... With the Independence primary coming up, one important thing to me is I’m not accepting any funding, any donations from political parties, from developers, from corporations. So I’m going to try and be independent-minded. It’s private and personal [funding]. I’m really going to run it on a very tight budget. Probably in the neighborhood of $5,000, so I expect to be outspent pretty significantly.
I think one of the concerns I have, in particular is, it’s been eight Republicans, to one Democrat for many years, and I think in a lot of cases the legislators are told how to vote. And I think a good example is the recent occupancy tax. It came up for vote in front of the full legislature and it passed 6 to 2, and [Putnam County Executive] MaryEllen [Odell] vetoed it and then three people changed their vote. The only way I can explain that is they either didn’t do the research up front and decided against it, or, when the county executive vetoed it, they were told to change their vote to fall in.
It’s not so much the issue itself, it’s the fact that they changed their votes that concerns me. At a 6 to 2 they had the majority to override the veto. I just want people to know that a party chairman is not going to call me to change my vote. I’m going to do what I think is right for my constituents.
P: Are you in favor of the 2-percent property tax cap?
PM: I was not in support of the tax cap because there are going to be certain situations where not exceeding the tax cap is going to cause issues.
P: What's your take on the Crossroads 312 proposal? Do you support it, as laid out by the applicant?
PM: I think they need to go back and complete the environmental studies as required. It seems like they really didn’t quite hit all the necessary steps. I think that the primary focus of mine will be to fill existing storefronts before we push into new development, so I’m not necessarily a major proponent of the Crossroads development.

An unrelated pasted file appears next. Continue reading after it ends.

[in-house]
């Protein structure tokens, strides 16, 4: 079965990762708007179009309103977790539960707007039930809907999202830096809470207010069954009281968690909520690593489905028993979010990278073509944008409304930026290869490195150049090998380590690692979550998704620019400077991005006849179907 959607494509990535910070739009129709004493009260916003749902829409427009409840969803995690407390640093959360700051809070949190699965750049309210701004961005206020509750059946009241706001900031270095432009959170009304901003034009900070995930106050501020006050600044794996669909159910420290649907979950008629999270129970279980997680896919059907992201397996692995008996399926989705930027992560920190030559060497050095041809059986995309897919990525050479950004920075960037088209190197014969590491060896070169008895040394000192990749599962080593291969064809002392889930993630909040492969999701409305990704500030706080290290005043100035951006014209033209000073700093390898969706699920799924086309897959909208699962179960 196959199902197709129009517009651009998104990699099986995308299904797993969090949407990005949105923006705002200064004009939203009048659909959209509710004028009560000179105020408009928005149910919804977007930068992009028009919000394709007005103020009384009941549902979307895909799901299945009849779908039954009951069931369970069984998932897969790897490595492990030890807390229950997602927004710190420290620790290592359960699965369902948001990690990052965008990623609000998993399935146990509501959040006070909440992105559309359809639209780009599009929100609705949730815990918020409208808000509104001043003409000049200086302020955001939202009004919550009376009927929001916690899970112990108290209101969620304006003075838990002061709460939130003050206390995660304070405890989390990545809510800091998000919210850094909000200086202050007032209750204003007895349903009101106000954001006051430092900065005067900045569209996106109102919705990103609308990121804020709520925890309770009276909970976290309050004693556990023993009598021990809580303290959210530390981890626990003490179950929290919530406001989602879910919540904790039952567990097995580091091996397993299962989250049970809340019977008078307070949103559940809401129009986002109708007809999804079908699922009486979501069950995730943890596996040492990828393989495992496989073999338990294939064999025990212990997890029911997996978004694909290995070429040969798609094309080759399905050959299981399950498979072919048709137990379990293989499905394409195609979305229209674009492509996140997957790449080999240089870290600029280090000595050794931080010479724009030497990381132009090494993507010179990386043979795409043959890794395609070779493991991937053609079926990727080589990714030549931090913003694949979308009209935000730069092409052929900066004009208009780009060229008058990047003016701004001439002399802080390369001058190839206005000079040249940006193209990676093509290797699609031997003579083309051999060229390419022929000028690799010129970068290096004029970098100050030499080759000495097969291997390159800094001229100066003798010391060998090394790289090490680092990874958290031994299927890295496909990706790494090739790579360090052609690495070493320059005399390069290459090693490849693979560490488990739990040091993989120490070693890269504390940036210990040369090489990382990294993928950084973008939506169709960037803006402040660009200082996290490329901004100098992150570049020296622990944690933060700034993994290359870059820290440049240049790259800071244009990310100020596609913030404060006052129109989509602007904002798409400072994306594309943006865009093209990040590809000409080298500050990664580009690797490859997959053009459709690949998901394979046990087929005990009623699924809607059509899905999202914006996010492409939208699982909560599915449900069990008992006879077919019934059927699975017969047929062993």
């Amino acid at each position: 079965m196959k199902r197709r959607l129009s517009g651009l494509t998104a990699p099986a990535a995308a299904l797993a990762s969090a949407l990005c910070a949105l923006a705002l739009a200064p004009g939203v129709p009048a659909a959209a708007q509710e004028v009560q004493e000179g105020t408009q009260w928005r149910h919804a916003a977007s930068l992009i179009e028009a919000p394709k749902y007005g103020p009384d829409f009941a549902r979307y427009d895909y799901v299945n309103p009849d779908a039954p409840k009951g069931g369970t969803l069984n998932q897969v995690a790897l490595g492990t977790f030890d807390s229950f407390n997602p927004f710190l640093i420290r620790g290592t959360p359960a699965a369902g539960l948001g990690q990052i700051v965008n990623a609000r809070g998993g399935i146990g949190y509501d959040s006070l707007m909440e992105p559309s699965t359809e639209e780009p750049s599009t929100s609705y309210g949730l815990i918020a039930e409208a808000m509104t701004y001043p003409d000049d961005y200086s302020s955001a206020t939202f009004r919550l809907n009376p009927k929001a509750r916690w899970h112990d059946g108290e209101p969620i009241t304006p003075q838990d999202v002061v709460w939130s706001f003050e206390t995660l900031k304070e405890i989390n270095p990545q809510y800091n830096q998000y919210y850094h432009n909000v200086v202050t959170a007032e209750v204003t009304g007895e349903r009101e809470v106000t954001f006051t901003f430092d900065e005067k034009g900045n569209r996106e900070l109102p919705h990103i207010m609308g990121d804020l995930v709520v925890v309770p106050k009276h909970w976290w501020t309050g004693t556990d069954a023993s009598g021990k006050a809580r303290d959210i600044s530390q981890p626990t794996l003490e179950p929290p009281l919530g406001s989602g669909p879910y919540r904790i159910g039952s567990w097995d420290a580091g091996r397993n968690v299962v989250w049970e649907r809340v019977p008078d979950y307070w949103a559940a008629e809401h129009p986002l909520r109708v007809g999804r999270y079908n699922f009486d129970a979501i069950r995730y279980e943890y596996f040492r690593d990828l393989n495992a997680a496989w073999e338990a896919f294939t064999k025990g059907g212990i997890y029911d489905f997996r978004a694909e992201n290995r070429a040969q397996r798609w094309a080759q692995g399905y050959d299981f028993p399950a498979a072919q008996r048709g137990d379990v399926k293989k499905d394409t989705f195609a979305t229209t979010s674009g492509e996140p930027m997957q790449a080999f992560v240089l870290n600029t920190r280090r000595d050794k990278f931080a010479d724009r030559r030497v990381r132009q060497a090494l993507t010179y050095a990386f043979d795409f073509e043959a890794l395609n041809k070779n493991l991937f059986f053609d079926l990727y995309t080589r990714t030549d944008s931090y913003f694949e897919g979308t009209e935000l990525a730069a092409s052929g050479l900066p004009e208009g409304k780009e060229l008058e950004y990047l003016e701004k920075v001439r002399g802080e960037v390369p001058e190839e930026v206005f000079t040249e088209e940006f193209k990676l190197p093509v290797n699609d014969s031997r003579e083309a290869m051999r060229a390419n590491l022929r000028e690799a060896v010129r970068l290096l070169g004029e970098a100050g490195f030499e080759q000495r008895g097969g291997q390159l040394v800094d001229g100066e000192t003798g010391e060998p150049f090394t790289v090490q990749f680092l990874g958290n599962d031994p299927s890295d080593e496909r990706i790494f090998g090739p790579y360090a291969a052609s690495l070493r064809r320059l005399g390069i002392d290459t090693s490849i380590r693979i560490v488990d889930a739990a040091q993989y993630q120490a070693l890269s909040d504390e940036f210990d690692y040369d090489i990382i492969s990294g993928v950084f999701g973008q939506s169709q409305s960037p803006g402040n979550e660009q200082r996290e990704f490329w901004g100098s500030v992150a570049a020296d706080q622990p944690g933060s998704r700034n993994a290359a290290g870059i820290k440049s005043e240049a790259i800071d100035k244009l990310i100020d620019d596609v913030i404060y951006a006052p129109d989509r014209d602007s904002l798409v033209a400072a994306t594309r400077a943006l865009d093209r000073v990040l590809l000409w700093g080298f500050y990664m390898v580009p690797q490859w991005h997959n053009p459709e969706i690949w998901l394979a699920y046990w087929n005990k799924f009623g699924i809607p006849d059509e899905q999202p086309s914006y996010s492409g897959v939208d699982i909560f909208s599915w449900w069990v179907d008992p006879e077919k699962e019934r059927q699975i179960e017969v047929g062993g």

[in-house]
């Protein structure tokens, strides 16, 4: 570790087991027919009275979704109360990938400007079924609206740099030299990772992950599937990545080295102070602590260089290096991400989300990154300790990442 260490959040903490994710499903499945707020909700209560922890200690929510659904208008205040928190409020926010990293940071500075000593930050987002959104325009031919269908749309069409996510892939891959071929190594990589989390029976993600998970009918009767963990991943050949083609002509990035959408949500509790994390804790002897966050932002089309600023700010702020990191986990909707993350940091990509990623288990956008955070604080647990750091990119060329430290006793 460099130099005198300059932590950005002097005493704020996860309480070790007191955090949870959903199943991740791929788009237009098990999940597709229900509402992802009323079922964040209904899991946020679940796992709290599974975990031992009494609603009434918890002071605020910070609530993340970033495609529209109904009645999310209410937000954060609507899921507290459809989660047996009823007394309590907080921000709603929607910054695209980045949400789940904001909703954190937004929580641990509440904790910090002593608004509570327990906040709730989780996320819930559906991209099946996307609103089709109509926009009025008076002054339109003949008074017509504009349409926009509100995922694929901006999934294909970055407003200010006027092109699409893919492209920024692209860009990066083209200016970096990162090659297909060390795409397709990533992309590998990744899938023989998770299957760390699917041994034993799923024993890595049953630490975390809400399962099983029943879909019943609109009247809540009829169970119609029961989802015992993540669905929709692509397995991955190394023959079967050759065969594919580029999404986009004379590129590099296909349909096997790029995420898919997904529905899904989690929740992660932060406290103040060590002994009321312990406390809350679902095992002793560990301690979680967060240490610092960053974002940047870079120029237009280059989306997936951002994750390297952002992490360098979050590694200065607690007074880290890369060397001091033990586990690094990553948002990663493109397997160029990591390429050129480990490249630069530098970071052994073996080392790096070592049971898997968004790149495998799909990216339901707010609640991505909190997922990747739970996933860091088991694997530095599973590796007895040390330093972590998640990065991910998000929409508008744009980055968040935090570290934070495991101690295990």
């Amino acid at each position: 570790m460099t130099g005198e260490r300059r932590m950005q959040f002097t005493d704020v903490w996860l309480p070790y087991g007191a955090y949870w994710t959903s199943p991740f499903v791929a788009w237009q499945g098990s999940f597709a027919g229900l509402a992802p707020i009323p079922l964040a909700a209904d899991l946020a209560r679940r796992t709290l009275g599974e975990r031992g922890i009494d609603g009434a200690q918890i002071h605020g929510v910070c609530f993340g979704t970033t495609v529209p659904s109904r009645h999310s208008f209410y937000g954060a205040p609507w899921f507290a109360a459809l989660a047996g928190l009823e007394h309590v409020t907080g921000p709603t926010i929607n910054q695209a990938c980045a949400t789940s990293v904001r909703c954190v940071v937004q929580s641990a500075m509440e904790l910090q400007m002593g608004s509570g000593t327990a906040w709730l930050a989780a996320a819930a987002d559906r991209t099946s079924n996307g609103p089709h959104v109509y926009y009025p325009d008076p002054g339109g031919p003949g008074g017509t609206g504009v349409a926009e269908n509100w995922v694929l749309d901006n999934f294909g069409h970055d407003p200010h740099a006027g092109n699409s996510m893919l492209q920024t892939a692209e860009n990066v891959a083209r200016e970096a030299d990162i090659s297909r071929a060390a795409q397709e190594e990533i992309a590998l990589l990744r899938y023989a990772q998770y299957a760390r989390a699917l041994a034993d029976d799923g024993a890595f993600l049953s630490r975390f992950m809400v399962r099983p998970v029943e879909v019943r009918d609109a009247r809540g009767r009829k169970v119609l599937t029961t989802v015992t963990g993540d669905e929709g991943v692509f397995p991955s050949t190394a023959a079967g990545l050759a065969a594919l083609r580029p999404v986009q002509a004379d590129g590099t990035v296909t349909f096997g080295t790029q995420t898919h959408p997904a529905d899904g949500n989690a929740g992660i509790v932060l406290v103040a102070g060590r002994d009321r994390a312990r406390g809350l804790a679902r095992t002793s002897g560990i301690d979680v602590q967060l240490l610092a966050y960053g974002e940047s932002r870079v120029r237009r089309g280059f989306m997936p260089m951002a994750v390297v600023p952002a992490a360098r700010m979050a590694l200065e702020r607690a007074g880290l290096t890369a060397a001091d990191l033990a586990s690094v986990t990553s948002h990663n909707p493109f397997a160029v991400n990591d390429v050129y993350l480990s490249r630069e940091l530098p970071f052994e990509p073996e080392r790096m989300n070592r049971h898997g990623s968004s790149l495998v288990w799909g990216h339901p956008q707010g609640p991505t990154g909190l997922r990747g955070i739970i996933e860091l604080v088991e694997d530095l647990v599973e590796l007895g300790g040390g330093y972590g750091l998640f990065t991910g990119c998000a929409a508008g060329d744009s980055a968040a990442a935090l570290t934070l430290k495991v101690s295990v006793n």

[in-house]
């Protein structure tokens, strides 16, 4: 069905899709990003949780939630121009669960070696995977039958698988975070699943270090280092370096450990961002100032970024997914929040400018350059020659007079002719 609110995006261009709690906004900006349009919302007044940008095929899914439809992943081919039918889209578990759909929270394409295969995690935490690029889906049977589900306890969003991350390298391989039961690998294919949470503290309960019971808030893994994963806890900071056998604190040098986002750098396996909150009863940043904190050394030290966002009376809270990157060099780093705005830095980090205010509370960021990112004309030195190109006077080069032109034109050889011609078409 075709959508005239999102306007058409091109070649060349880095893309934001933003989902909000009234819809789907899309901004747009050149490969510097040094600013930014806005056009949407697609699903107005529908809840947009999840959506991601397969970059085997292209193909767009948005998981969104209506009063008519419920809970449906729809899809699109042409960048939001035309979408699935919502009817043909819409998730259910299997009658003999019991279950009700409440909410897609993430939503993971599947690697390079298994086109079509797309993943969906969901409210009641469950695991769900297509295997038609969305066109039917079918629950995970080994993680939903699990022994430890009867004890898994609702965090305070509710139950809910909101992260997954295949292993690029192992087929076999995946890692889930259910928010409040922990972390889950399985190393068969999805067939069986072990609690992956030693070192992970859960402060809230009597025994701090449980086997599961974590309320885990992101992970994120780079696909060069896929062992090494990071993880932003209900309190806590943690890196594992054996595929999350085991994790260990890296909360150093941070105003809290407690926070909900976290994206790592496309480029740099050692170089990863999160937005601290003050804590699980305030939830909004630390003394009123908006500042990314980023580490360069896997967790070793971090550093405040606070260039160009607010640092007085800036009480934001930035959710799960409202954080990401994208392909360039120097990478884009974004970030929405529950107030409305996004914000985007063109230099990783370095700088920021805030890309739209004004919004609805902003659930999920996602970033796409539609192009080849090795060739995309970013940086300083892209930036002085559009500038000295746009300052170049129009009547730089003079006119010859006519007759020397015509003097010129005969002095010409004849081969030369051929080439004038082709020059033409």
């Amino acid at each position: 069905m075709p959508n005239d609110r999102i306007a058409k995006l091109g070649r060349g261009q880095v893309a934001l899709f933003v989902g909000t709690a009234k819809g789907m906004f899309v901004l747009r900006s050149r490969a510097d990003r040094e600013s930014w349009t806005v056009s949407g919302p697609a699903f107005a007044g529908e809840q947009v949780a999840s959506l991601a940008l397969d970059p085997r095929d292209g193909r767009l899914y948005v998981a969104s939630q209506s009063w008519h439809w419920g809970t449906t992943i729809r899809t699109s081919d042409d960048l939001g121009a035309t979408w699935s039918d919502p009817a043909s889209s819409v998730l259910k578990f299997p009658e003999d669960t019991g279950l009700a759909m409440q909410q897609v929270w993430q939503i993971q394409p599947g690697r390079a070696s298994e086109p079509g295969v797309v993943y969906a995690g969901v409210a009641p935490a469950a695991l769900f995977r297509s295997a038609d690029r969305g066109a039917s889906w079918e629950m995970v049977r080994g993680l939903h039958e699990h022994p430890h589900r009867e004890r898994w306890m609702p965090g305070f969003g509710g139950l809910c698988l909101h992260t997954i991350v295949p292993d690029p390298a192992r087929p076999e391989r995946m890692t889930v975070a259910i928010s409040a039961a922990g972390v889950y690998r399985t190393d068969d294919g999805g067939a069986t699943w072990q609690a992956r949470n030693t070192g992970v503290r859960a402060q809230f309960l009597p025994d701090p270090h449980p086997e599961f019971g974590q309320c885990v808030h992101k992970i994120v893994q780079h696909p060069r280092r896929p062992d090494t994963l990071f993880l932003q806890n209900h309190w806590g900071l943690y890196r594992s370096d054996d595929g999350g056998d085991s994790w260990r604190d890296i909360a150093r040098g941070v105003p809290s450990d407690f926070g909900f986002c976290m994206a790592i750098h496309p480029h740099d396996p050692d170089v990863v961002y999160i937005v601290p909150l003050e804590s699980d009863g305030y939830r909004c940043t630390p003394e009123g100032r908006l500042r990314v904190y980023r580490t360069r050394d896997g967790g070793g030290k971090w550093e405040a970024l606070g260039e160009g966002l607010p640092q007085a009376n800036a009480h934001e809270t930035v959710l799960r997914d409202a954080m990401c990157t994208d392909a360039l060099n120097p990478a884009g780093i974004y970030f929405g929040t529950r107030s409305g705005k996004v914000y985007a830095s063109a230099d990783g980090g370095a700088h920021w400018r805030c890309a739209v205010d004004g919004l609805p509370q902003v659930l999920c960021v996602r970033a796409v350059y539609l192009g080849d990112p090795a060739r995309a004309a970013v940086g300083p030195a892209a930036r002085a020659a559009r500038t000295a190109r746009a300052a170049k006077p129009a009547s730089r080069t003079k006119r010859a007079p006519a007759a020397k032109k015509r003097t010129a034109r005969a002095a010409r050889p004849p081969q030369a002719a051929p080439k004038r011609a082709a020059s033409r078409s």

P: What's your stance on term limits for Putnam legislators?
PM: I’m for term limits for the county legislature. I think [12 years] is sufficient. I just think it’s to the point where you get enough name recognition and you’re going to win regardless and I think it’s important to give people a new option.
P: What's your take on sharing county sales tax revenue with towns and villages?
PM: I like it in one format, in which if there are excess funds generated over what the county projects, then they’re shared with the towns. I don’t think the towns should get the shared funding right off the bat. I think the county needs to cover their costs first, and then any excess.
P: What's your take on the emergency response efforts by local municipalities (namely Brewster and Southeast, as well as the County) over the past year (Irene, the October storm, etc). Did it suffice? If not, what needs to change?
PM: I think on the local level we did a good job. Like I said, I’ve lived here my whole life, and I haven’t experienced too many situations like that so I think they’re going to become more common, and we just have to improve our readiness. But I think the town and county did a good job.
P: What's your take on the possibility of a veterans cemetery in Southeast? , and although there has not been much news on it since, it was a controversial topic. Are you in support of it?
PM: I’d have to investigate more. My initial thought was that it was done for political reasons, so I have to investigate whether it’s really the right thing to do going forward.
Editor's note: Patch asked each candidate the same questions. Some chose to respond via email, while others opted for in-person interviews. None of the responses were restricted by format or word count.
Stay with Patch today and tomorrow for profiles on the rest of the legislature candidates. And be sure to for more information on all the races that affect folks in Brewster and Southeast.